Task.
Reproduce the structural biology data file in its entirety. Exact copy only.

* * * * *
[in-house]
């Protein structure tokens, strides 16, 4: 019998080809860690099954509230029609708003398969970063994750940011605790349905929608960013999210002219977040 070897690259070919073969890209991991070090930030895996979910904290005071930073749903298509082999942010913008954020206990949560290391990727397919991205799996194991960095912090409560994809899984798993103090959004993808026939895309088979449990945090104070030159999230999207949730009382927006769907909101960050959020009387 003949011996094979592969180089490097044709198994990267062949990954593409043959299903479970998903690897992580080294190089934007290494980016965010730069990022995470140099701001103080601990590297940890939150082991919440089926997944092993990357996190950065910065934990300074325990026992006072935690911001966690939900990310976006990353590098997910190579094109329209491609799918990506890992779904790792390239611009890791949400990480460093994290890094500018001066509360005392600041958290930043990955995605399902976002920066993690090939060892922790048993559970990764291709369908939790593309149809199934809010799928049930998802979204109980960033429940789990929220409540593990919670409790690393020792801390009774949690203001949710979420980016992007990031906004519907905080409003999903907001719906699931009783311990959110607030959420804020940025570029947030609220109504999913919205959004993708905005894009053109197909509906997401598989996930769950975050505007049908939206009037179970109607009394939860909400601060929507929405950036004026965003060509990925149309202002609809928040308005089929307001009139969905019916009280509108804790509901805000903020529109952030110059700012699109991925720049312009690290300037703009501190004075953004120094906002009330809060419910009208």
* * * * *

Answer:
[in-house]
């Protein structure tokens, strides 16, 4: 019998080809860690099954509230029609708003398969970063994750940011605790349905929608960013999210002219977040 070897690259070919073969890209991991070090930030895996979910904290005071930073749903298509082999942010913008954020206990949560290391990727397919991205799996194991960095912090409560994809899984798993103090959004993808026939895309088979449990945090104070030159999230999207949730009382927006769907909101960050959020009387 003949011996094979592969180089490097044709198994990267062949990954593409043959299903479970998903690897992580080294190089934007290494980016965010730069990022995470140099701001103080601990590297940890939150082991919440089926997944092993990357996190950065910065934990300074325990026992006072935690911001966690939900990310976006990353590098997910190579094109329209491609799918990506890992779904790792390239611009890791949400990480460093994290890094500018001066509360005392600041958290930043990955995605399902976002920066993690090939060892922790048993559970990764291709369908939790593309149809199934809010799928049930998802979204109980960033429940789990929220409540593990919670409790690393020792801390009774949690203001949710979420980016992007990031906004519907905080409003999903907001719906699931009783311990959110607030959420804020940025570029947030609220109504999913919205959004993708905005894009053109197909509906997401598989996930769950975050505007049908939206009037179970109607009394939860909400601060929507929405950036004026965003060509990925149309202002609809928040308005089929307001009139969905019916009280509108804790509901805000903020529109952030110059700012699109991925720049312009690290300037703009501190004075953004120094906002009330809060419910009208």